A panel of pediatric specialists led by the American Academy of Sleep Medicine (AASM) has released sleep recommendations for children between 4 months and 18 years. The recommendations are summarized in the following table.
Sleeping the number of recommended hours on a regular basis is associated with better health outcomes, including improved attention, behavior, learning, memory, emotional regulation, quality of life, and mental and physical health.
Regularly sleeping fewer than the number of recommended hours is associated with attention, behavior, and learning problems. Insufficient sleep also increases the risk of accidents, injuries, hypertension, obesity, diabetes, and depression. Insufficient sleep in teenagers is associated with increased risk of self-harm, suicidal thoughts, and suicide attempts.
Regularly sleeping more than the recommended hours may be associated with adverse health outcomes such as hypertension, diabetes, obesity, and mental health problems.
The panel focused on seven health categories with the best available evidence in relation to sleep duration: general health, cardiovascular health, metabolic health, mental health, immunologic function, developmental health, and human performance. Consistent with the RAND Appropriateness Method, multiple rounds of evidence review, discussion, and voting were conducted to arrive at the final recommendations. The recommendations have been endorsed by the American Academy of Pediatrics, the Sleep Research Society, and the American Association of Sleep Technologists.
A manuscript detailing the conference proceedings and the evidence supporting these recommendations will be published in the Journal of Clinical Sleep Medicine.
UBC sleep specialist and nursing professor Wendy Hall, the only Canadian member of the panel, explains how the guidelines were developed and why getting enough sleep is critical to good health.
Why are these guidelines important, and why now?
Lack of sleep is a growing trend and AASM saw a need for updated, evidence-based recommendations for adequate sleep. Most parents and care providers don’t really know how much sleep children should be getting. In fact, some studies suggest that less than 1% of children receive science-backed interventions when they have sleep problems because so few people are educated about sleep.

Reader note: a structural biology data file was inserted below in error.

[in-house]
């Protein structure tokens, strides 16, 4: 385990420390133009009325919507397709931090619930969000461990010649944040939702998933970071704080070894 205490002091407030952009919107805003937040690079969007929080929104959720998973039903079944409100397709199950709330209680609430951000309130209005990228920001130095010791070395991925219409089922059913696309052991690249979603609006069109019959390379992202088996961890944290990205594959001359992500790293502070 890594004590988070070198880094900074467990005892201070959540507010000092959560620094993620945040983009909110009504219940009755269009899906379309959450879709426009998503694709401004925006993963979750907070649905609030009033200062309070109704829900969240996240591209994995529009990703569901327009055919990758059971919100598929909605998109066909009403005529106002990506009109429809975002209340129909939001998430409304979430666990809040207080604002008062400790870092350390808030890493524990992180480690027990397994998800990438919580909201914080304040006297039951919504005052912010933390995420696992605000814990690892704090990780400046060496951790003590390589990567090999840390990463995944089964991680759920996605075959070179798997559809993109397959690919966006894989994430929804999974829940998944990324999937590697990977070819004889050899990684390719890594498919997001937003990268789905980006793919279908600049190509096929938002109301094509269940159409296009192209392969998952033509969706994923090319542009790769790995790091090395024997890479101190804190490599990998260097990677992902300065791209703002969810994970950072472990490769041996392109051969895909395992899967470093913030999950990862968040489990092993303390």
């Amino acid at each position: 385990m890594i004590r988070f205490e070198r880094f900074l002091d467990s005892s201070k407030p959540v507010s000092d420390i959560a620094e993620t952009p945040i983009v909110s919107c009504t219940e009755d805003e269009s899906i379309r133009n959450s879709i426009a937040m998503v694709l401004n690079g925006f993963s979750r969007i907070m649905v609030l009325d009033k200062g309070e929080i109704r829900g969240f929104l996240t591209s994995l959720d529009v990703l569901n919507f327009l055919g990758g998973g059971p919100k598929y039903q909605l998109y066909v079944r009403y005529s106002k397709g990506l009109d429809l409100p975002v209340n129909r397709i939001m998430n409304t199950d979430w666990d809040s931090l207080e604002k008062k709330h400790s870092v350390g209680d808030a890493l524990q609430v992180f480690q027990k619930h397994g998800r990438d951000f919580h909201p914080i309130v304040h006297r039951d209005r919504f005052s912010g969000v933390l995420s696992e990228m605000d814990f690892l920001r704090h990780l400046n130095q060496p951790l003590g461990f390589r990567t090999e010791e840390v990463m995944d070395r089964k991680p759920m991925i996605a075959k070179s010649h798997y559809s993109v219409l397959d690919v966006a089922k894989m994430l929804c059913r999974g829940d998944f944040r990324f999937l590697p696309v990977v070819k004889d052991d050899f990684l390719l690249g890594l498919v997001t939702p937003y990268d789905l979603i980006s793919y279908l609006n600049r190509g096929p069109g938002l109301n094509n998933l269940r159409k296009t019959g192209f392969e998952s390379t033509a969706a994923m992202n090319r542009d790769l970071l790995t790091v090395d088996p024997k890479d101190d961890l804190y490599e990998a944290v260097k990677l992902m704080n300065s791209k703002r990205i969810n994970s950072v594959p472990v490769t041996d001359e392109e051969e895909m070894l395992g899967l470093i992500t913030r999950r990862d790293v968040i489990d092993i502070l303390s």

Our panel examined how sleep impacts different aspects of health, such as cardiovascular, developmental, mental, and metabolic, as well as longevity, immunology, and life performance.
These new AASM guidelines focus specifically on children, were developed by pediatric specialists, and are based exclusively on pediatric studies.
How does insufficient sleep affect children’s health?
While most of the evidence that we have is associative, not cause and effect, it’s pretty persuasive.
Sleep deprivation in infants is linked to problems with emotional regulation during the day, and possibly with obesity once they reach 3 years of age. Toddlers who lack sleep have difficulty focusing and retaining language. They might show more aggressive, less prosocial behavior. Among 3- to 5-year-olds, lack of sleep is associated with memory consolidation and language development difficulties, and with a lesser quality of life.
Children aged 5 to 12 years who get less than 9 hours of sleep have significantly increased odds of obesity, while 13- to 18-year-olds are more likely to suffer athletic injuries if they sleep less than 8 hours. Other studies suggest sleep-deprived adolescents and teenagers show higher levels of cellular inflammation and insulin resistance.
How do we safeguard children’s sleep?
For school-aged and younger kids, bedtime should be no later than 9:00 p.m. Even older kids do better if they go to bed before 9:30 p.m.
Sleep routines are critical for kids of all ages. Reading a book, telling a story, singing a song, or getting into a toothbrush routine help kids settle into sleep better. Banning electronic devices from the bedroom also helps.
Follow good sleep hygiene and keep children’s bedrooms dark, cool, and quiet.
Parents who are concerned that their child is sleeping too little or too much should consult their health care provider for evaluation of a possible sleep disorder.
1. Fitch K, Bernstein S, Aguilar M et al. The Rand/UCLA appropriateness method user’s manual. Santa Monica, CA: Rand, 2001.
2. Paruthi S, Brooks LJ, D’Ambrosio C, et al. Recommended amount of sleep for pediatric populations: A consensus statement of the American Academy of Sleep Medicine. J Clin Sleep Med 2016;12:785-786.